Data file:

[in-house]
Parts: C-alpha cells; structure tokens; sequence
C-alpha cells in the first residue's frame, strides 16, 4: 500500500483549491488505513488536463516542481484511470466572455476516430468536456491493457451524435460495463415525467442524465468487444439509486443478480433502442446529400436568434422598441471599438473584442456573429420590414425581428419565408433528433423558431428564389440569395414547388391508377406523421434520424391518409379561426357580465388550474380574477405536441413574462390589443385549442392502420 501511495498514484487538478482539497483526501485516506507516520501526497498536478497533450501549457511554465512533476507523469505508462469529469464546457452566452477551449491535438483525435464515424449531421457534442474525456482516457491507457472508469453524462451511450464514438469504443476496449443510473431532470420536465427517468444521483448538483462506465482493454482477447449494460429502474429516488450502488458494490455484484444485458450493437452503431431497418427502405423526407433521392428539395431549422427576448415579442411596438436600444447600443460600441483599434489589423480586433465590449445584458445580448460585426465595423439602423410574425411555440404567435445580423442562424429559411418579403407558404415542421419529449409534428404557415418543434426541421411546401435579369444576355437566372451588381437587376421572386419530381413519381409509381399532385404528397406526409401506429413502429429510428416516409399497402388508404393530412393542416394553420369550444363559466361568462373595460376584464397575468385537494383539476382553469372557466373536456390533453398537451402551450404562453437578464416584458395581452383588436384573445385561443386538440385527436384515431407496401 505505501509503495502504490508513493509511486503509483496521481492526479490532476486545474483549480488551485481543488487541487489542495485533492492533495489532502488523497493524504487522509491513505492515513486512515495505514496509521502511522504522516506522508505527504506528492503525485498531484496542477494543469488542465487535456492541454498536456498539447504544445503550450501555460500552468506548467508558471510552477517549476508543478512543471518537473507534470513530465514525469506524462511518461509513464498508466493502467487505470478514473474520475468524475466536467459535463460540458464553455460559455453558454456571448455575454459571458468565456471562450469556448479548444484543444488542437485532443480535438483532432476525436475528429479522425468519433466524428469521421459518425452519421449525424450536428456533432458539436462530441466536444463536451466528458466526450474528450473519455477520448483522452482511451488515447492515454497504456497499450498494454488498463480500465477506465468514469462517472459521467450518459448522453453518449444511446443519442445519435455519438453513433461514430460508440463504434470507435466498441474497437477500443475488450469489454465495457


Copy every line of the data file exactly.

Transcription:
[in-house]
Parts: C-alpha cells; structure tokens; sequence
C-alpha cells in the first residue's frame, strides 16, 4: 500500500483549491488505513488536463516542481484511470466572455476516430468536456491493457451524435460495463415525467442524465468487444439509486443478480433502442446529400436568434422598441471599438473584442456573429420590414425581428419565408433528433423558431428564389440569395414547388391508377406523421434520424391518409379561426357580465388550474380574477405536441413574462390589443385549442392502420 501511495498514484487538478482539497483526501485516506507516520501526497498536478497533450501549457511554465512533476507523469505508462469529469464546457452566452477551449491535438483525435464515424449531421457534442474525456482516457491507457472508469453524462451511450464514438469504443476496449443510473431532470420536465427517468444521483448538483462506465482493454482477447449494460429502474429516488450502488458494490455484484444485458450493437452503431431497418427502405423526407433521392428539395431549422427576448415579442411596438436600444447600443460600441483599434489589423480586433465590449445584458445580448460585426465595423439602423410574425411555440404567435445580423442562424429559411418579403407558404415542421419529449409534428404557415418543434426541421411546401435579369444576355437566372451588381437587376421572386419530381413519381409509381399532385404528397406526409401506429413502429429510428416516409399497402388508404393530412393542416394553420369550444363559466361568462373595460376584464397575468385537494383539476382553469372557466373536456390533453398537451402551450404562453437578464416584458395581452383588436384573445385561443386538440385527436384515431407496401 505505501509503495502504490508513493509511486503509483496521481492526479490532476486545474483549480488551485481543488487541487489542495485533492492533495489532502488523497493524504487522509491513505492515513486512515495505514496509521502511522504522516506522508505527504506528492503525485498531484496542477494543469488542465487535456492541454498536456498539447504544445503550450501555460500552468506548467508558471510552477517549476508543478512543471518537473507534470513530465514525469506524462511518461509513464498508466493502467487505470478514473474520475468524475466536467459535463460540458464553455460559455453558454456571448455575454459571458468565456471562450469556448479548444484543444488542437485532443480535438483532432476525436475528429479522425468519433466524428469521421459518425452519421449525424450536428456533432458539436462530441466536444463536451466528458466526450474528450473519455477520448483522452482511451488515447492515454497504456497499450498494454488498463480500465477506465468514469462517472459521467450518459448522453453518449444511446443519442445519435455519438453513433461514430460508440463504434470507435466498441474497437477500443475488450469489454465495457